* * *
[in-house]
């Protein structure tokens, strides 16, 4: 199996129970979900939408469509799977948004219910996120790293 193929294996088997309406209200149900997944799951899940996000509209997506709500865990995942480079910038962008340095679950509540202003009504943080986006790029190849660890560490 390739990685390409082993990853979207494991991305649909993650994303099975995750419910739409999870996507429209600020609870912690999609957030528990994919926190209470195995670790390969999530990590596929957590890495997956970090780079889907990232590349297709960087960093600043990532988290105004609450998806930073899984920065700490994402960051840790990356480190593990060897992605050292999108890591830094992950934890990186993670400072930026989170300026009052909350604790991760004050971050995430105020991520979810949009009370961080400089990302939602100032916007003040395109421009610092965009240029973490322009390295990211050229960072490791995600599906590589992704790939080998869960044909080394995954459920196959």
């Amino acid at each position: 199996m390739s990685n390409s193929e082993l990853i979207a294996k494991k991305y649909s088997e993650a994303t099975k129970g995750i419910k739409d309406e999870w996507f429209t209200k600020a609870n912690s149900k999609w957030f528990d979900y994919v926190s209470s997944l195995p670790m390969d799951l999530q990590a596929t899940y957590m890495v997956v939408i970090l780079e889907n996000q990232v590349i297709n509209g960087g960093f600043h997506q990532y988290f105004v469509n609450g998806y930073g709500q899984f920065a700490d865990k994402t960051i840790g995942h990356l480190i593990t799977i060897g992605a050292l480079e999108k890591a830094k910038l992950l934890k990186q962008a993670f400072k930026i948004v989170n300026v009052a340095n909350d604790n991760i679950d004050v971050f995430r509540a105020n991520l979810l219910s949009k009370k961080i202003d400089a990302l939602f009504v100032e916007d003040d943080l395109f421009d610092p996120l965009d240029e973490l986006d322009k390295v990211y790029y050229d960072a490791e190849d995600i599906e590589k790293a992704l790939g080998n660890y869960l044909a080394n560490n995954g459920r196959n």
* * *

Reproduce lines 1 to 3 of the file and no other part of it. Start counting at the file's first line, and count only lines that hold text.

[in-house]
């Protein structure tokens, strides 16, 4: 199996129970979900939408469509799977948004219910996120790293 193929294996088997309406209200149900997944799951899940996000509209997506709500865990995942480079910038962008340095679950509540202003009504943080986006790029190849660890560490 390739990685390409082993990853979207494991991305649909993650994303099975995750419910739409999870996507429209600020609870912690999609957030528990994919926190209470195995670790390969999530990590596929957590890495997956970090780079889907990232590349297709960087960093600043990532988290105004609450998806930073899984920065700490994402960051840790990356480190593990060897992605050292999108890591830094992950934890990186993670400072930026989170300026009052909350604790991760004050971050995430105020991520979810949009009370961080400089990302939602100032916007003040395109421009610092965009240029973490322009390295990211050229960072490791995600599906590589992704790939080998869960044909080394995954459920196959």
């Amino acid at each position: 199996m390739s990685n390409s193929e082993l990853i979207a294996k494991k991305y649909s088997e993650a994303t099975k129970g995750i419910k739409d309406e999870w996507f429209t209200k600020a609870n912690s149900k999609w957030f528990d979900y994919v926190s209470s997944l195995p670790m390969d799951l999530q990590a596929t899940y957590m890495v997956v939408i970090l780079e889907n996000q990232v590349i297709n509209g960087g960093f600043h997506q990532y988290f105004v469509n609450g998806y930073g709500q899984f920065a700490d865990k994402t960051i840790g995942h990356l480190i593990t799977i060897g992605a050292l480079e999108k890591a830094k910038l992950l934890k990186q962008a993670f400072k930026i948004v989170n300026v009052a340095n909350d604790n991760i679950d004050v971050f995430r509540a105020n991520l979810l219910s949009k009370k961080i202003d400089a990302l939602f009504v100032e916007d003040d943080l395109f421009d610092p996120l965009d240029e973490l986006d322009k390295v990211y790029y050229d960072a490791e190849d995600i599906e590589k790293a992704l790939g080998n660890y869960l044909a080394n560490n995954g459920r196959n």